In addition, the NPCSC adopted a decision authorizing the State Council to allow local governments to issue bonds within 60% of their annual new bond quotas before the NPC approves their annual debt ceilings for the next five years. It also approved an adjustment to the 2023 central government budget, authorizing the issuance of RMB 1 trillion of special treasury bonds for post-disaster reconstruction and related projects.
Finally, the NPCSC decided to remove Li Shangfu as defense minister, state councilor, and member of the Central Military Commission. It also removed Qin Gang from his state councilor position, after having removed him as foreign minister in July.
Before getting to the news, a note on our new link-archiving policy: After the NPC website’s recent URL change had created an acute link-rot problem for us, we announced a plan to deal with this particular incident and to prevent link rot going forward. One big change you will likely notice is that, with some exceptions, online sources subject to mainland China’s censorship regime (including all government websites) will be archived using perma.cc. Those visiting from mainland China should be aware, however, that perma.cc is blocked by the Great Fire Wall.
China’s top legislature, the 14th NPC Standing Committee (NPCSC), will convene for its sixth session from October 20 to 24, the Council of Chairpersons decided on Friday, October 13. The session will tentatively discuss ten legislative bills, in addition to a potential motion to replace China’s current defense minister. We preview these agenda items below.
UPDATE: On Tuesday, the NPCSC decided to remove Qin Gang as minister of foreign affairs and instead reappointed his predecessor and China’s current top-ranked diplomat, Wang Yi, to that post. Qin remains a state councilor. His removal [免职], unlike a dismissal [撤职], is not inherently considered a disciplinary action. In addition, the NPCSC has the statutory authority (under the 2021 amendments to the NPC Organic Law) to remove Qin as a state councilor, but did not exercise that power today. We won’t speculate as to why.
Senior leaders of China’s national legislature, the Standing Committee of the National People’s Congress (NPCSC), decided on Monday, July 24 to convene the NPCSC for an emergency session just a day later, on Tuesday, July 25. According to the official readout of their meeting, the sole items on the session’s agenda are a draft Criminal Law Amendment (XII) [刑法修正案（十二）], which is not expected to pass on Tuesday, and unspecified personnel matters—or, in legal-speak, “bills of appointments and removals” [任免案]—which will pass and appear to be the source of the emergency.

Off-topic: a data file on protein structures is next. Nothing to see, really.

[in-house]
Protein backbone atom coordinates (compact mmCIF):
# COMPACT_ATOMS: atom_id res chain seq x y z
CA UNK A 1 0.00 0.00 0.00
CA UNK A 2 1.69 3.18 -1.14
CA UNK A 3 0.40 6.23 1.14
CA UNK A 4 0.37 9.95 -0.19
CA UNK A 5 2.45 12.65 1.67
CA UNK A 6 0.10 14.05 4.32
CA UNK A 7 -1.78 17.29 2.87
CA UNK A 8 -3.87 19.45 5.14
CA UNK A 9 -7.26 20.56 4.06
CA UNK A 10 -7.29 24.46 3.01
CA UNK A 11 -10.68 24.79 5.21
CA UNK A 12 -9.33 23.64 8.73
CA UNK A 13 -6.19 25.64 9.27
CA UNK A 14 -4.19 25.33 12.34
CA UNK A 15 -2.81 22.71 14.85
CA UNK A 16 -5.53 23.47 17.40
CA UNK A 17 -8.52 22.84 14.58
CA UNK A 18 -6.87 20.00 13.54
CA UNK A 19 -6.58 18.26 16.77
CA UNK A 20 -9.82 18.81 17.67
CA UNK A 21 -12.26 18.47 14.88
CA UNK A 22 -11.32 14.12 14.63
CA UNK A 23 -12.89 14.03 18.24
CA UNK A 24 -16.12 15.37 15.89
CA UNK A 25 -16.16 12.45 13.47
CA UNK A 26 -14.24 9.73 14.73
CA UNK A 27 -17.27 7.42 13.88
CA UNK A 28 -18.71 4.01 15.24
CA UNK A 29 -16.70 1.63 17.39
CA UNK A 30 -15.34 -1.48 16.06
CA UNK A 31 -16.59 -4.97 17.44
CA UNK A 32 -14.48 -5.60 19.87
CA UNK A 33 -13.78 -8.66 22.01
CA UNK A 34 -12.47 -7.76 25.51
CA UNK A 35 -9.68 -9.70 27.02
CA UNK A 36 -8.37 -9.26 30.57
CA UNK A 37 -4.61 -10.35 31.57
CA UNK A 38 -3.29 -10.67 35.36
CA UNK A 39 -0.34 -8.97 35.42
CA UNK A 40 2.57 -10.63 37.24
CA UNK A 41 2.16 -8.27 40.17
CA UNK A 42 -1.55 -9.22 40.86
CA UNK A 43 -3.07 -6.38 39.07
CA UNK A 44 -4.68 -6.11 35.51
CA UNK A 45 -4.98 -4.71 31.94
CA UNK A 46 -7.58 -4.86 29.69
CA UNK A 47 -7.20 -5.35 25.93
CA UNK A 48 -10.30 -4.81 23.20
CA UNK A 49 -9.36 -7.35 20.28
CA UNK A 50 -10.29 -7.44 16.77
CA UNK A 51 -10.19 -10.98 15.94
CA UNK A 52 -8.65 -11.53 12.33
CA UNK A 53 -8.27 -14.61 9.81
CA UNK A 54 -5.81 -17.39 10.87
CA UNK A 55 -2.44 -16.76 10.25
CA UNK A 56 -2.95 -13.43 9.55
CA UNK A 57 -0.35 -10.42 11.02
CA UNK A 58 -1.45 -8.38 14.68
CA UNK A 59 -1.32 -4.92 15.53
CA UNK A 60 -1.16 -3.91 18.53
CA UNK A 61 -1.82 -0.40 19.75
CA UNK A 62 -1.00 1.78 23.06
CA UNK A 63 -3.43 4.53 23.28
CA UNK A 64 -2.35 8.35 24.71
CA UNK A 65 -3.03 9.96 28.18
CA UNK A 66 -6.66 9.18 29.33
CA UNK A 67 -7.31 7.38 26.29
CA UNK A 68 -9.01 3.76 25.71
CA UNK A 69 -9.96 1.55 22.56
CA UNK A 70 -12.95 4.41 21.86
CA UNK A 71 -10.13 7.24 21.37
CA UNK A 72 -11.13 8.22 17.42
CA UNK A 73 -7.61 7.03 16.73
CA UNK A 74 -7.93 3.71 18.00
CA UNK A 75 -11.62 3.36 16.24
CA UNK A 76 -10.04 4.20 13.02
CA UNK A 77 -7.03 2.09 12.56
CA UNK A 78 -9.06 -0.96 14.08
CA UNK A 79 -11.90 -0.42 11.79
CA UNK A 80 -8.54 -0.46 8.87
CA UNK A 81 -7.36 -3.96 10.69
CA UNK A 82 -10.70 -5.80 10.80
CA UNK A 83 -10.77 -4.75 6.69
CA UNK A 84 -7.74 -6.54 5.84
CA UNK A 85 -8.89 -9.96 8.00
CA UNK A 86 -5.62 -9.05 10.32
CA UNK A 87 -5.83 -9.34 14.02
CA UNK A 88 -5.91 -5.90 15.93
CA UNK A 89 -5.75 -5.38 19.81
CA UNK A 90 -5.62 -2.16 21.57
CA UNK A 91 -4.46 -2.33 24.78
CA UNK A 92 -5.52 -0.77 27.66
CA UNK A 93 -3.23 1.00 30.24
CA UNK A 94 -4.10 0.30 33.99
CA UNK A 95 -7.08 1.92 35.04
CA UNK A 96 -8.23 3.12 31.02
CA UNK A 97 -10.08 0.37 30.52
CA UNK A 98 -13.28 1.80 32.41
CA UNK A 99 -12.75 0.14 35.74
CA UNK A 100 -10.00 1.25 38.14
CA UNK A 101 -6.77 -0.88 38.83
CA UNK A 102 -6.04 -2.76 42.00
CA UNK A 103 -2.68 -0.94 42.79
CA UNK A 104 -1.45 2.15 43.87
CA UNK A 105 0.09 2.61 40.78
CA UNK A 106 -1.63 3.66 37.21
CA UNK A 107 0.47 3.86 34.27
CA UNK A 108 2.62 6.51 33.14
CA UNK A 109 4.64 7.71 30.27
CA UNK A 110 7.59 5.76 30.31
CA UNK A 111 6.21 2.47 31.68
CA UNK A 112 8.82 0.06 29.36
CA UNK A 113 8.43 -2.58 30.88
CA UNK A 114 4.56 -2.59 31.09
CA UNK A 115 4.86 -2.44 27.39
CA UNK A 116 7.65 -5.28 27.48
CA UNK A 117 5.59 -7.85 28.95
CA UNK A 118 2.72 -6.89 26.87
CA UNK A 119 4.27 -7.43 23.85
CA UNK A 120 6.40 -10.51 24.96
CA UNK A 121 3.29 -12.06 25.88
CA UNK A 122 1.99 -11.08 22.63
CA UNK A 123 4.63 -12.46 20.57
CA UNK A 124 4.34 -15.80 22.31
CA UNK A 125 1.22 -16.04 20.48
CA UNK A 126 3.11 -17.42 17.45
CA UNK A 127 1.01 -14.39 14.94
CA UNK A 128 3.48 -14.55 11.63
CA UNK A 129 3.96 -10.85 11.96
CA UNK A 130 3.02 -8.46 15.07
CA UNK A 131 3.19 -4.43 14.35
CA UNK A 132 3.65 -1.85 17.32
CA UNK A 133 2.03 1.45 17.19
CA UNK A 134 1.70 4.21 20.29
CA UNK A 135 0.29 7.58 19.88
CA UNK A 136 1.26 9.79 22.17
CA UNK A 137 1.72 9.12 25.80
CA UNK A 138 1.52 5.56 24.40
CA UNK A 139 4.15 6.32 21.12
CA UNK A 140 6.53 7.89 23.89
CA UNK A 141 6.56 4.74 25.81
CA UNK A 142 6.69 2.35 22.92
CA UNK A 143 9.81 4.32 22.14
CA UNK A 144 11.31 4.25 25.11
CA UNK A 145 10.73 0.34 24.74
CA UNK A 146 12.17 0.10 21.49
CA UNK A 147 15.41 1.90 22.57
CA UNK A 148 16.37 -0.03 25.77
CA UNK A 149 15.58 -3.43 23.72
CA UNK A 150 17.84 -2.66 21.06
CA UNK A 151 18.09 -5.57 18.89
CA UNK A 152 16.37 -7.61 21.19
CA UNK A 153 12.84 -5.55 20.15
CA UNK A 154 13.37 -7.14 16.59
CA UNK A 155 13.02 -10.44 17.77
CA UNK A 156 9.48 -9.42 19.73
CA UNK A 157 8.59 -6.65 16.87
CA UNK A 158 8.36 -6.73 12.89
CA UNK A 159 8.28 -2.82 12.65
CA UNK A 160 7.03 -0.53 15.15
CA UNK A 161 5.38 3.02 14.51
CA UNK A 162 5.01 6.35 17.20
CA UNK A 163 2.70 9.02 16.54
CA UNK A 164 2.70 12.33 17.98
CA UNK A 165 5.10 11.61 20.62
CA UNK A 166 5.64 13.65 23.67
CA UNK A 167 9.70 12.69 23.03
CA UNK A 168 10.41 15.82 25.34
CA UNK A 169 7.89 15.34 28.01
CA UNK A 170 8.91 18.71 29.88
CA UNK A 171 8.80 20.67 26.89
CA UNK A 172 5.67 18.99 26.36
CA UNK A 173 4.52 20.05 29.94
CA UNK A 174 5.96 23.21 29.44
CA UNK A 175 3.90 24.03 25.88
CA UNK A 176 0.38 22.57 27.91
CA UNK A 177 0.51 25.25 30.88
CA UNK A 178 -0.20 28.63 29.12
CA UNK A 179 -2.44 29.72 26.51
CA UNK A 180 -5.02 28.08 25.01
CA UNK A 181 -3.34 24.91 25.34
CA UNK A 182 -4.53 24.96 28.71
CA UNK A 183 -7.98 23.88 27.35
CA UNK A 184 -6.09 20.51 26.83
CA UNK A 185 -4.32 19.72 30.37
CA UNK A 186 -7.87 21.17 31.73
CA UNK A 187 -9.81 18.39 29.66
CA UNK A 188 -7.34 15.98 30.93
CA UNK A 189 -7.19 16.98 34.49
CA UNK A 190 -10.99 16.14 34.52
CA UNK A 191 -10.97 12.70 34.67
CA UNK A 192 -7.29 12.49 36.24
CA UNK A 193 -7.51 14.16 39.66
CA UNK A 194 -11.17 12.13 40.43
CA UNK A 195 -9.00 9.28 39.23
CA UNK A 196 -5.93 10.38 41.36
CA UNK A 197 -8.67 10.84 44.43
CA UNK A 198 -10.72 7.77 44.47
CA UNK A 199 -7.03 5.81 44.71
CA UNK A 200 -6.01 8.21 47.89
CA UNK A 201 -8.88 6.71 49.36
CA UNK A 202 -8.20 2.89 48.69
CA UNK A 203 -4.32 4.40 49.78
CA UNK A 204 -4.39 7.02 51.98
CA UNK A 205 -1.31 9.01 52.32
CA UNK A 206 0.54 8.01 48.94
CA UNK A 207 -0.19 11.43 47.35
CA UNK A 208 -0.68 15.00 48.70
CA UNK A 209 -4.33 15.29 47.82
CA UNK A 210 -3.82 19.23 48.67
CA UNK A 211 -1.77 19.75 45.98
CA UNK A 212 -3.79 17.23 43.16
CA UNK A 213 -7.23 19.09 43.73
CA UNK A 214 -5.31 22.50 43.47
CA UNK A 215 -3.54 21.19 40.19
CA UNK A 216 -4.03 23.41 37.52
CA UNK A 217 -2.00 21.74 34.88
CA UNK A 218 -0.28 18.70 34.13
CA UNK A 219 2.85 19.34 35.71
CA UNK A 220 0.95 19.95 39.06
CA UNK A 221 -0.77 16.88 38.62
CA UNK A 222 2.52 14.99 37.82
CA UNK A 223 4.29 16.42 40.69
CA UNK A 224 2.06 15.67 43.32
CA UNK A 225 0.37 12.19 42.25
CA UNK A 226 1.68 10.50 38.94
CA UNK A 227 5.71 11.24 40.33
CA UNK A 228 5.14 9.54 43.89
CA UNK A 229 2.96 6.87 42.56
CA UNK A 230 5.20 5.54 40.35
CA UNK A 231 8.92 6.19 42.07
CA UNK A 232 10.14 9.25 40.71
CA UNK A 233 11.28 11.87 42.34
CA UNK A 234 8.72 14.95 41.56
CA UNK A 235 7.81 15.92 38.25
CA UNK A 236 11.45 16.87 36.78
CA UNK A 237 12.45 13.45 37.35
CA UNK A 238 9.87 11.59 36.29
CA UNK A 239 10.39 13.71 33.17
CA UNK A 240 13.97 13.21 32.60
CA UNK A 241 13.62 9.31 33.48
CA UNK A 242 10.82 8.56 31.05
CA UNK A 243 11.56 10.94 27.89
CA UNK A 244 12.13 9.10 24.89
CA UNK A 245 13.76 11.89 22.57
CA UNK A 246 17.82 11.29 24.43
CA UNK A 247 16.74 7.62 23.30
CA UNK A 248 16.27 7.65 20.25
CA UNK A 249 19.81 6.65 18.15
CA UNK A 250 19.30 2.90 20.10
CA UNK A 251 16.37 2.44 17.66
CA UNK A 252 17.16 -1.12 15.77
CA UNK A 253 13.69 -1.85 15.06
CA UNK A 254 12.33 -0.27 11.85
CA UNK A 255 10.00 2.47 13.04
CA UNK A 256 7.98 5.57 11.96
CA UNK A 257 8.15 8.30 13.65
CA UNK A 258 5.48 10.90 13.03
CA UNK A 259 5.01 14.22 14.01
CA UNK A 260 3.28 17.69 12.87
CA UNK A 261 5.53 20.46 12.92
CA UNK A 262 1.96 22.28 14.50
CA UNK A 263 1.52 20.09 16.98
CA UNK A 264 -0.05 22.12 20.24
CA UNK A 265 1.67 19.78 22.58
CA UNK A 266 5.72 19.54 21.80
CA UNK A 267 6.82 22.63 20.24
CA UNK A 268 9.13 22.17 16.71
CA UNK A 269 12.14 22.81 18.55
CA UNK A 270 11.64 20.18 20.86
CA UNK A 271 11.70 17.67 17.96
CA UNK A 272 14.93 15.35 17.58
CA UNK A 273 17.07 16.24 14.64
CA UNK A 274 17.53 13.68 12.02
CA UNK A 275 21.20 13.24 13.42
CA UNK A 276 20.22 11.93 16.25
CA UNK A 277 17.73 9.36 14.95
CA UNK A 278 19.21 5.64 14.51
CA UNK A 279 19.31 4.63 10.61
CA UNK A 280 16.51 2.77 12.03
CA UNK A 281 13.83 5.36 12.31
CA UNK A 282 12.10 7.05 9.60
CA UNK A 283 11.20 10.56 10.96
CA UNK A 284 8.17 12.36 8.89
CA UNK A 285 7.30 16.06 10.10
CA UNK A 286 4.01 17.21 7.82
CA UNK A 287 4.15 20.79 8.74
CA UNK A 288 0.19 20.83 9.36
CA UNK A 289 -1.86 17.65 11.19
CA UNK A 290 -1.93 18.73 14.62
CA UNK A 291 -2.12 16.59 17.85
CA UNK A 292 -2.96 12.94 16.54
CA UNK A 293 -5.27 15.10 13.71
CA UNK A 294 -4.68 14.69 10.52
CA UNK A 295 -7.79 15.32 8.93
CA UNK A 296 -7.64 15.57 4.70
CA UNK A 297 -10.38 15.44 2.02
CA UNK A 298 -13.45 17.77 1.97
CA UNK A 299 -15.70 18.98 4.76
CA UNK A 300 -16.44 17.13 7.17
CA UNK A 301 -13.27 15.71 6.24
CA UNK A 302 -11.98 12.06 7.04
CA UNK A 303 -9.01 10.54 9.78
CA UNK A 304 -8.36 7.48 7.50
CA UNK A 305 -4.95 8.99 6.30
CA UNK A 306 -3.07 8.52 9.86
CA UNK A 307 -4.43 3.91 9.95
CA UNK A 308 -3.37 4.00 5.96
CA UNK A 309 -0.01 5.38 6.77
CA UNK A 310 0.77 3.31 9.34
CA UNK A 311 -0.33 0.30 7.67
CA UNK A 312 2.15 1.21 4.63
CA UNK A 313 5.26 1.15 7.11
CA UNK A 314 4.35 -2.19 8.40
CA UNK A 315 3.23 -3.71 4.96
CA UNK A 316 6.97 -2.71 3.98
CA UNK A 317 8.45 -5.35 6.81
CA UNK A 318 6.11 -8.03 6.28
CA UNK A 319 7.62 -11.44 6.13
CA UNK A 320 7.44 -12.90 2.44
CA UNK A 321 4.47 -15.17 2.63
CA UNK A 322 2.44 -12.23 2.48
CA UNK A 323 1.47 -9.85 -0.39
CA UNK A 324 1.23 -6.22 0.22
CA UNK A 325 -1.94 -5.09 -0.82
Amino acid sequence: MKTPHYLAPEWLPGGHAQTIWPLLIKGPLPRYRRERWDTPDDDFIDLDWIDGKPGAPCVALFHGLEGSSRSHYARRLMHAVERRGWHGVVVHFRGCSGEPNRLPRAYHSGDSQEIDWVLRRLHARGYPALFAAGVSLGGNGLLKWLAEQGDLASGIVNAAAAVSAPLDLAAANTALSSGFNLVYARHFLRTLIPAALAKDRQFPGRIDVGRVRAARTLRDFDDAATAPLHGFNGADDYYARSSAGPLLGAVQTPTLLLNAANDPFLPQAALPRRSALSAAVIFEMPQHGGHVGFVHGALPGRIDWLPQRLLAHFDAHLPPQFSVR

UPDATE (Mar. 6, 2018): The finalized agenda and daily schedule of the Session are explained here.
The 1st Session of the 13th NPC will open on March 5. Access the full list of 2,980 newly elected delegates at this link(PDF). We took a quick look at the composition of these delegates in this post. Based on currently available information, the following is an (almost complete) list of matters expected to be on the agenda for the Session:
The 12th NPC Standing Committee (NPCSC) concluded its last session on Saturday. First, it revised its Decision on Implementing the Constitutional Oath System (English translation here), adopted in mid-2015. It made threefold changes to the original Decision: (1) The oath is slightly modified based on President Xi Jinping’s report to the Party’s 19th Congress; (2) language relating to supervision commissions is inserted where appropriate; and (3) the national anthem is required to be played and sung at oath-taking ceremonies per the National Anthem Law enacted last year. We have translated the revised Decision here.
UPDATE (Nov. 22, 2017): This post has been updated with the explanations of two decisions passed by the 30th Session of the 12th NPCSC. See details below.
The 12th NPC Standing Committee (NPCSC) concluded its 30th Session last Saturday with the passage of various laws and decisions. This post is a quick rundown of the actions taken by the the NPCSC at the close of the session. Unfortunately, due to other things requiring much of our attention, this time we aren’t able to include the usual level of details as we did before. Apologies. Also, please let us know if any of the links below directs to the wrong webpage—we wrote this blog post in a hurry.
Update (June 22, 2017): According to the agenda and daily schedule of the 28th Session released today, a draft Supervision Law (监察法, formerly known as 国家监察法, or State Supervision Law) has been submitted to the NPCSC, as we predicted below. The NPCSC is scheduled to hear an explanation of the draft on Friday. We therefore will not have more information about the draft until then.
In addition, the NPC Law Committee has recommended that the NPCSC pass the National Intelligence Law and the amendment to the Water Pollution Prevention and Control Law. We expect both to be approved on July 27, the last day of the Session. We also expect the ongoing session to adopt draft amendments to the Administrative Litigation Law and the Civil Procedure Law—submitted by the Supreme People’s Procuratorate to empower people’s procuratorates nationwide to initiate public interest litigation. Such a process is currently being piloted in 13 provinces.
The 12th NPC Standing Committee (NPCSC) will convene for its 28th Session on June 22 through 27, the Council of Chairmen decided this afternoon. This post is a customary summary of the Session’s agenda as announced in this press release.
Earlier this afternoon, at the closing meeting of its 27th Session, the 12th NPC Standing Committee (NPCSC) voted on and approved a series of legislative bills as well as decisions on personnel and reform of the judicial system. The following is a quick review of the actions taken by the NPCSC today.